The historic Mount Wilson Observatory is located in Los Angeles County, near Pasadena. Mount Wilson, a peak of 1,740 m (5,710 ft), has a remarkably steady air quality due to the inversion layer that traps smog over the city. This makes it ideal for astronomy and interferometry. In 1926, Nobel prize winner Albert Michelson measured the speed of light, as light beam travelled to a reflecting mirror 22 miles away from the Mount Wilson Observatory. Edwin Hubble also used a telescope mirror over 8 ft wide here and made a few discoveries that helped understand the universe better. In particular, he identified galaxies outside our Milky Way and realized that many of them were getting further from our Earth. Visitors can see the telescope and chair in which Hubble was sitting when he made his observations.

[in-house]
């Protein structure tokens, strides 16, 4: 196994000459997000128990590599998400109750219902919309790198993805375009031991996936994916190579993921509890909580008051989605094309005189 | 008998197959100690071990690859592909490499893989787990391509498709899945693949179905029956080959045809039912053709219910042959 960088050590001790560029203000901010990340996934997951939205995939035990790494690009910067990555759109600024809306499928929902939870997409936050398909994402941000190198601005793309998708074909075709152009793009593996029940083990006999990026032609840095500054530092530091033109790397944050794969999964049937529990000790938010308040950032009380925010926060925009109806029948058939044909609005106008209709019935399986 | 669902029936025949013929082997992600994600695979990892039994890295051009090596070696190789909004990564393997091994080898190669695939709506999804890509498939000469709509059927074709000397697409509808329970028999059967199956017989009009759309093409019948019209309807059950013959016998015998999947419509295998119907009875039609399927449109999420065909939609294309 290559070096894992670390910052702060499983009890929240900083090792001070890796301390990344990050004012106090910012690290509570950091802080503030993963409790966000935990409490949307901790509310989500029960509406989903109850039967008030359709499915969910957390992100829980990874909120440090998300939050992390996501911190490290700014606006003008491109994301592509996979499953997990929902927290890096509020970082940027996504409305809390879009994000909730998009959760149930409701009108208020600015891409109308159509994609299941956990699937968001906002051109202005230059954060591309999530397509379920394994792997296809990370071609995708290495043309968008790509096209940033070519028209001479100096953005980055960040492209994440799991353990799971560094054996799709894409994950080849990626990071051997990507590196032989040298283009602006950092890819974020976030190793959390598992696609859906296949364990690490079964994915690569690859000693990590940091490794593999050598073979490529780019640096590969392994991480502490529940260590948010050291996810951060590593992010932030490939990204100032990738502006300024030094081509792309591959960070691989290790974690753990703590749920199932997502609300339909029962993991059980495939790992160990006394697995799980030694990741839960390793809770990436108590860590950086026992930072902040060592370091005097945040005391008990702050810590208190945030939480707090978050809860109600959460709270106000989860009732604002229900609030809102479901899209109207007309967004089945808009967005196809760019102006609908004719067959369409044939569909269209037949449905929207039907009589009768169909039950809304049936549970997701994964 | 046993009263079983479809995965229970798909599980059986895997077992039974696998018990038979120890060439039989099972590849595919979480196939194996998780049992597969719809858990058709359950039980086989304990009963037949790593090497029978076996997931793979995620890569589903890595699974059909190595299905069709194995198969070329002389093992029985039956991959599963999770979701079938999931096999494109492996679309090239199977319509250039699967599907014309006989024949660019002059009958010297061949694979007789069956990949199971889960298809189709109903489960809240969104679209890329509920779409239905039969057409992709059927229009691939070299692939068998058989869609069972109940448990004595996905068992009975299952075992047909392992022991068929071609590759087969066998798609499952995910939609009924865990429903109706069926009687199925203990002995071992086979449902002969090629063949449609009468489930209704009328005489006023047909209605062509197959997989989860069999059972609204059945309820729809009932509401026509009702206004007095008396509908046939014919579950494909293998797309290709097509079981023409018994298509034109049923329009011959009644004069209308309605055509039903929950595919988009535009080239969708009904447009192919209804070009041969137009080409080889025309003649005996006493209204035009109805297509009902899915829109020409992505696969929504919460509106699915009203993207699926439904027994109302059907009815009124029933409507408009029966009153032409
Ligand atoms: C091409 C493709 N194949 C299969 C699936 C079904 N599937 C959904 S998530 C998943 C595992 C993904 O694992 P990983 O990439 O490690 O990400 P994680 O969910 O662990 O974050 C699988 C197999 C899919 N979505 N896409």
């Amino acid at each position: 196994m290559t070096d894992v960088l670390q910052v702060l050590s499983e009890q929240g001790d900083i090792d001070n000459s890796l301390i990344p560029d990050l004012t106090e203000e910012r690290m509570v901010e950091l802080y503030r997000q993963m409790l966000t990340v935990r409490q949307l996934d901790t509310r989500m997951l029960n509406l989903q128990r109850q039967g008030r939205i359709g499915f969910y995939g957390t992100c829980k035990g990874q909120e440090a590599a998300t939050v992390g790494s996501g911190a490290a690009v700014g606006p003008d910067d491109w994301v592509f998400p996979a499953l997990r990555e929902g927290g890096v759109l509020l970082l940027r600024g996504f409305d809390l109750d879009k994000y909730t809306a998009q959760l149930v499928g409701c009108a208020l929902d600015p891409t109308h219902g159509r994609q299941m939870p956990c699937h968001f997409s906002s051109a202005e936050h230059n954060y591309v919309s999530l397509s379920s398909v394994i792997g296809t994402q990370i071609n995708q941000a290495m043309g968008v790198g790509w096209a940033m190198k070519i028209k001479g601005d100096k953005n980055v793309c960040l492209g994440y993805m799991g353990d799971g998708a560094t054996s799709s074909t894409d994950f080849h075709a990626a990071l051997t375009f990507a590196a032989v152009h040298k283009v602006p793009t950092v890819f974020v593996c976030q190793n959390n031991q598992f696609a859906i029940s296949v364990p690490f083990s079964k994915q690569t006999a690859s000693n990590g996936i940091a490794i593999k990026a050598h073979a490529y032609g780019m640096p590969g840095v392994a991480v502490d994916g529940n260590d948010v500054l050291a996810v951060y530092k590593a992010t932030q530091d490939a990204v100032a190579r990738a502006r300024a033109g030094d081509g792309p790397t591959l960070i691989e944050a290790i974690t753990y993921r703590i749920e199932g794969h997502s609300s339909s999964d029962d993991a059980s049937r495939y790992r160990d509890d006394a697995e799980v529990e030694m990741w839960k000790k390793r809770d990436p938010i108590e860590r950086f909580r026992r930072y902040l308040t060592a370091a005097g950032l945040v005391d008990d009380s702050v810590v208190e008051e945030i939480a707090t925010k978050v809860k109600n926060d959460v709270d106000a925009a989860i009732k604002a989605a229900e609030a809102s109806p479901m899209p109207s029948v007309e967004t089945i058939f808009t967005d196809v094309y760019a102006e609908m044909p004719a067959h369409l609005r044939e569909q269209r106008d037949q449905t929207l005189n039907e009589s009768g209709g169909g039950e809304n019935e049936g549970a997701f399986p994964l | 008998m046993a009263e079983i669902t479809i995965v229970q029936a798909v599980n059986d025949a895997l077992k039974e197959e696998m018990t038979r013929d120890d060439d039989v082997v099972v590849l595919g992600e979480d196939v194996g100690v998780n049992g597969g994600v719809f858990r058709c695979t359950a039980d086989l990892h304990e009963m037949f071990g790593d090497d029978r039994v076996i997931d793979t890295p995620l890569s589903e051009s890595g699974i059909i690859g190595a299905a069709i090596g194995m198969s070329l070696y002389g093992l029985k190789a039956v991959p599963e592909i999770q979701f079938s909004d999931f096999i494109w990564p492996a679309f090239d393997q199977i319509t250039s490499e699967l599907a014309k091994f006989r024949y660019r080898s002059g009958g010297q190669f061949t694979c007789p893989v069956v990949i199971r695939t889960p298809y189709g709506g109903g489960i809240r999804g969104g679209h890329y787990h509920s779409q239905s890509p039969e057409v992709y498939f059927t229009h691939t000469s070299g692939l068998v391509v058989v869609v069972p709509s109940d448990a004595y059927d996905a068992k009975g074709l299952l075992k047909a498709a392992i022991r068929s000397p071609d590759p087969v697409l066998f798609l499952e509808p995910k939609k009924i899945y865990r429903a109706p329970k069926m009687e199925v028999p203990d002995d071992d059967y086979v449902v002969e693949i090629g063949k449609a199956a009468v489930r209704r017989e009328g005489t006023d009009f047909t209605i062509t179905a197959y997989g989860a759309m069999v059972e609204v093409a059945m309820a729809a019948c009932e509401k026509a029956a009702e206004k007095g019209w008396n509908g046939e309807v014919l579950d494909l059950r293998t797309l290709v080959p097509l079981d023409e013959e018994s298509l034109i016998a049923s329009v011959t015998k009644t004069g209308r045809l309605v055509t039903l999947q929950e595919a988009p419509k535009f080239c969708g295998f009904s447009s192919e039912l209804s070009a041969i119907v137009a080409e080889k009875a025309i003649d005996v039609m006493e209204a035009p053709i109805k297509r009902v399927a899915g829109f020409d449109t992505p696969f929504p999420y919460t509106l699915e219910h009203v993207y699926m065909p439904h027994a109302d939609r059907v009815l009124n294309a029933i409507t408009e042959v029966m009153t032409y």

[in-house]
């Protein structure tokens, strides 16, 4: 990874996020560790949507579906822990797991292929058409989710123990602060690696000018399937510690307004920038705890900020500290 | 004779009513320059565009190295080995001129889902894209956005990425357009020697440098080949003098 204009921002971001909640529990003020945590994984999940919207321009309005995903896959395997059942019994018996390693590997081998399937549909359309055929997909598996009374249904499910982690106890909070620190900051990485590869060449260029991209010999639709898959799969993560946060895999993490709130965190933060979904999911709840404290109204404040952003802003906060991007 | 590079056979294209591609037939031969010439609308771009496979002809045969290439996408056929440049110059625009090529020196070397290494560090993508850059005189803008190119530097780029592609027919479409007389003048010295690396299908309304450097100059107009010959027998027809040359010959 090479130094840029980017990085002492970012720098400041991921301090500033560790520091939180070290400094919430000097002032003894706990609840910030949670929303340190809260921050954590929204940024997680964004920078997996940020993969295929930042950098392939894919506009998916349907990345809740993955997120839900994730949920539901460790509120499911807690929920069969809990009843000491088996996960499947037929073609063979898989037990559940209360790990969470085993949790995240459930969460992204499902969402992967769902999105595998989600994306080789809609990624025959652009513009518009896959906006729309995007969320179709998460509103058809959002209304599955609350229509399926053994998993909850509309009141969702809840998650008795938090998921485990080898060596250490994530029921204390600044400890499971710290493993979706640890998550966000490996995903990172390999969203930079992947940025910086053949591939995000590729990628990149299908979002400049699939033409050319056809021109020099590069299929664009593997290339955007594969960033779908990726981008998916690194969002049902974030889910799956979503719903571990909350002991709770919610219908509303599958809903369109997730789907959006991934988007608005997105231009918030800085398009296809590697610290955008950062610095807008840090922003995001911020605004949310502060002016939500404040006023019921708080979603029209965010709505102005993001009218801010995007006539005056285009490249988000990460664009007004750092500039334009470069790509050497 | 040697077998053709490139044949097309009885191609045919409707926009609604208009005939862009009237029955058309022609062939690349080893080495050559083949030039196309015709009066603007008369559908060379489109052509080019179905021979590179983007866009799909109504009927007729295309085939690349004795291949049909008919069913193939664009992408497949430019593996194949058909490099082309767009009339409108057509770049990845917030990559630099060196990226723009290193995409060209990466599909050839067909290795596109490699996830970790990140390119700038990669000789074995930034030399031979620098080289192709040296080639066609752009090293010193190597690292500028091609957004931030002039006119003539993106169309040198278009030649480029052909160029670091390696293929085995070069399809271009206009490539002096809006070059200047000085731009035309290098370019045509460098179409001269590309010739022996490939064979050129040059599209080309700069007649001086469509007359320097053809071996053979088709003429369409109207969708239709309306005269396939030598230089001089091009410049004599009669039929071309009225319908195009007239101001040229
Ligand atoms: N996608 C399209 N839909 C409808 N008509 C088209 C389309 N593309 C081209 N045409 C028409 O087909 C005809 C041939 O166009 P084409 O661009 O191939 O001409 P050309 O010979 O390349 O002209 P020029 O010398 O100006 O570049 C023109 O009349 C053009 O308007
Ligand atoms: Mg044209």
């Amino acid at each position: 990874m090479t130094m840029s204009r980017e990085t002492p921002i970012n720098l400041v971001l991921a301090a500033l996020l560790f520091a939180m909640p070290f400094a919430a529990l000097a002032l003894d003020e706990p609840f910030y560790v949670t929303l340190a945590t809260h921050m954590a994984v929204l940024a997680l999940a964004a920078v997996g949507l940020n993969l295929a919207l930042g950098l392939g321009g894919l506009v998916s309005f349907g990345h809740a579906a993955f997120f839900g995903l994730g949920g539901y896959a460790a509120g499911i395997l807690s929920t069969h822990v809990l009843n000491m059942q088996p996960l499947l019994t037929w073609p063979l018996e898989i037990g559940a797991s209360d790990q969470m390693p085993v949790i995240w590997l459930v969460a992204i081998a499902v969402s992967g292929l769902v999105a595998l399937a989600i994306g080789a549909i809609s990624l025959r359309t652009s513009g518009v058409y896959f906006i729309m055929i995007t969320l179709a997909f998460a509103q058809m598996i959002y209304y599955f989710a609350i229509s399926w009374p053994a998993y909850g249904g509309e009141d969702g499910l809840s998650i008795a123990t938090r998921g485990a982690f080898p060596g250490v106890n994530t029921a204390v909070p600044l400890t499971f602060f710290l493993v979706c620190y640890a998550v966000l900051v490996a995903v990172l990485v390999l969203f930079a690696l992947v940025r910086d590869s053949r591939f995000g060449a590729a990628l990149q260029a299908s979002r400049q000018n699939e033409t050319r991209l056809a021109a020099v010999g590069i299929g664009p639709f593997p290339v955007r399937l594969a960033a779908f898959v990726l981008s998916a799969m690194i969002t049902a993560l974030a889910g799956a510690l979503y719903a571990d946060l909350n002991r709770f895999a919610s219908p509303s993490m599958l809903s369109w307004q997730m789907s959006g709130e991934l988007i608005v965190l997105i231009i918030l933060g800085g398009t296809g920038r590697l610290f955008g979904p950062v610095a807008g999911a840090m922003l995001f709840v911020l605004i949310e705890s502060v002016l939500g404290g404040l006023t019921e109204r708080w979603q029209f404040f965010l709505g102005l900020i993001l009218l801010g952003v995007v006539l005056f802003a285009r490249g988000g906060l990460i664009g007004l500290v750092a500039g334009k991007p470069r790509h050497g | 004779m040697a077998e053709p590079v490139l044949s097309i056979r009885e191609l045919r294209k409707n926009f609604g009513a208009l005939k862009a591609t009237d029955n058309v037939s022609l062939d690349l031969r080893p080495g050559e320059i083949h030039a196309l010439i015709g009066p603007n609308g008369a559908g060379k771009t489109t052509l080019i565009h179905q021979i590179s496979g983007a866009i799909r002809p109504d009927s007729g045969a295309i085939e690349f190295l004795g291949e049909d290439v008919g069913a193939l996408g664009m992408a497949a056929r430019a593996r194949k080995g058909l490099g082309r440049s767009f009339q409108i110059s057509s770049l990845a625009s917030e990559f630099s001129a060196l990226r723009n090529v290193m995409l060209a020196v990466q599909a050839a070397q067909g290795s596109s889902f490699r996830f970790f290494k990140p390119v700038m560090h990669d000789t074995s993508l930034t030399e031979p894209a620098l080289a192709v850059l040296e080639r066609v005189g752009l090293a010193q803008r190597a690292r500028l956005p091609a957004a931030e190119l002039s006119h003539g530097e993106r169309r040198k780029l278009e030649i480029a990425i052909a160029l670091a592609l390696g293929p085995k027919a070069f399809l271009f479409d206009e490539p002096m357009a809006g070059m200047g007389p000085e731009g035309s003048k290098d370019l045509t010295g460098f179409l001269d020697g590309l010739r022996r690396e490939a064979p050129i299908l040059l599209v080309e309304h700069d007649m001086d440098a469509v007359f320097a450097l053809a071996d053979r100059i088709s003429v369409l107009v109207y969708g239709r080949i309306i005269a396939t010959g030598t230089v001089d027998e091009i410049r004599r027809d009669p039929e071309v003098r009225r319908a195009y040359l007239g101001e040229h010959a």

The observatory contains many telescopes of historical value. In part, the 100-inch (2.5 m) Hooker telescope, which was the largest aperture telescope in 1917-1949, and the 60-inch telescope which was the largest in the world in 1908.
The increasing light pollution from Los Angeles is affecting the ability of the Mount Wilson Observatory to do research, but it still remains the centre of stellar research.
The observatory is normally open from April till late November. It can be reached by Angel’s Crest Highway or a day-long hike through Angeles National Forest.